Constitutional law: a number of countries (for example. B, Brazil, Portugal, Germany) have perpetual provisions (clausula petrea) in their constitutions. They can be interpreted as including human rights in the environment. Ecuador`s 2008 Constitution14 recognizes non-regression in the field of the environment, and Bhutan`s 2008 Constitution15 states that 70% of the country`s forests are eternal. Legislators are sometimes prohibited from reducing or restricting fundamental rights (for example. B in Argentina or Spain): it should be possible to apply this limitation to environmental legislation that has become a fundamental right by insinuating it in national courts and raising awareness of constitutional doctrines and NGOs. 8 Faced with this diversity of forms of regression, environmental lawyers must react firmly and rely on implacable legal arguments. Public opinion, once alarmed, would not tolerate any reversal of the protection of the environment and therefore of health. 4 At a time when environmental law is enshrined in many constitutions as a new human right, it is paradoxically threatened in its substance. This could lead to a turnaround and a real setback that would damage the future of humanity and jeopardize environmental justice between generations. 12The principle of non-regression was first introduced by referendum in California17 on November 2, 2010, when a majority of voters refused to suspend a law on climate change and reducing greenhouse gas emissions, as requested by oil companies. The Swiss People`s Initiative, which banned more than 20% of second homes in rural areas at the end of 2011, can be interpreted as a rejection of the increasing degradation of the landscape and the environment. Legal theory and philosophy of law: Is it acceptable to depart from the theory of the variability of laws, the foundation of democratic systems? Classical authors believe that laws are necessarily subject to a permanent adaptation rule that reflects changes in social requirements.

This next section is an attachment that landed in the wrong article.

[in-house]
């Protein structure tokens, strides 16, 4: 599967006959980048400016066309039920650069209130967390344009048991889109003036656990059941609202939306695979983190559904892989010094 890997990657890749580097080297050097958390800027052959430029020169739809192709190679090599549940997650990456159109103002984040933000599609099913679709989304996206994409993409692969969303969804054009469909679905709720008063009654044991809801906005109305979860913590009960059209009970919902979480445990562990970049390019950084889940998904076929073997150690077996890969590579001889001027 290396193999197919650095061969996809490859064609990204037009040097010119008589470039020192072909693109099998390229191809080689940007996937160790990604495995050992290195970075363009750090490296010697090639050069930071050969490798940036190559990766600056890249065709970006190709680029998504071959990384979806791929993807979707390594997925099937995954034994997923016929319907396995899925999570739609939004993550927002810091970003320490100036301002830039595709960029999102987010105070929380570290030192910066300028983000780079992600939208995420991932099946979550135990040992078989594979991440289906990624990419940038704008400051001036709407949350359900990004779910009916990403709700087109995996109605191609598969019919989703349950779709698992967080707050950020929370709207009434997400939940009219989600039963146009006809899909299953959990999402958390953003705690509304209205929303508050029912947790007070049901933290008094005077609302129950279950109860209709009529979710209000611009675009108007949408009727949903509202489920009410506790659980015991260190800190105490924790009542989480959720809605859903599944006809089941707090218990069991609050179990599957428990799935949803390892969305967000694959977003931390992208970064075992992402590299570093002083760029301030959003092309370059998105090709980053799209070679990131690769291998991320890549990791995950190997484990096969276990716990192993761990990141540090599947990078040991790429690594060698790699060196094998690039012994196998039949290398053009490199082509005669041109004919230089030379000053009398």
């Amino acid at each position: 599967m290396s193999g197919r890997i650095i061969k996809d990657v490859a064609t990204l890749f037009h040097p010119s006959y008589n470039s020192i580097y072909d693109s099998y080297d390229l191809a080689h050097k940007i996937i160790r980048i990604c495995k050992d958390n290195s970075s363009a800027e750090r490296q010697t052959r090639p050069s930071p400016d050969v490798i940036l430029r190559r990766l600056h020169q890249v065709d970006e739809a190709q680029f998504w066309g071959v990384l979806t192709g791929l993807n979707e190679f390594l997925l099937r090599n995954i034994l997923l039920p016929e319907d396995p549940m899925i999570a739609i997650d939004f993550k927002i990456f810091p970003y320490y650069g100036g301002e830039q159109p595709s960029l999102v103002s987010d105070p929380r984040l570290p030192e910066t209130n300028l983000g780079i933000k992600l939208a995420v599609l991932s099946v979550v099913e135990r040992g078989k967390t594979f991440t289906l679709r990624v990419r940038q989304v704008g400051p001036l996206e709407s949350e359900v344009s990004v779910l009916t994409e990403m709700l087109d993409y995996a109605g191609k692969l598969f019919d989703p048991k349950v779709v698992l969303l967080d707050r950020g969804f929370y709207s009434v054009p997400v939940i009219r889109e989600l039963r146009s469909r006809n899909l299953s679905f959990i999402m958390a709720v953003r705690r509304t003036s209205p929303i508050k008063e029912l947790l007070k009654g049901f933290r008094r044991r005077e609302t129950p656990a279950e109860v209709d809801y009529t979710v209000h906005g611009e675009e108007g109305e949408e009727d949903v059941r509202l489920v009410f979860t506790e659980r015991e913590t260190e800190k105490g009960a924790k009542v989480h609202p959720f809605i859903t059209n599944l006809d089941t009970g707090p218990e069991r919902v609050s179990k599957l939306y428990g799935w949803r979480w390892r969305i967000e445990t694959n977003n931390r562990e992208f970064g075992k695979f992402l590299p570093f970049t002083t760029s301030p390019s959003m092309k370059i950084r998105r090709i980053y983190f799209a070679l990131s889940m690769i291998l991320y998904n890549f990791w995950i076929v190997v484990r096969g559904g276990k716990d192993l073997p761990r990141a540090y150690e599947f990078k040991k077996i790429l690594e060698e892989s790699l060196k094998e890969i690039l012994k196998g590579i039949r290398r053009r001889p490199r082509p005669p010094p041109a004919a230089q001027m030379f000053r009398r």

Any legislation must be amended or repealed at any time, for it would be morally unthinkable for a „generation of people in each country to have the right or power to bind and control posterity until the „end of time“ or to forever control the way the world is governed“ (Paine, 1792, p. 555).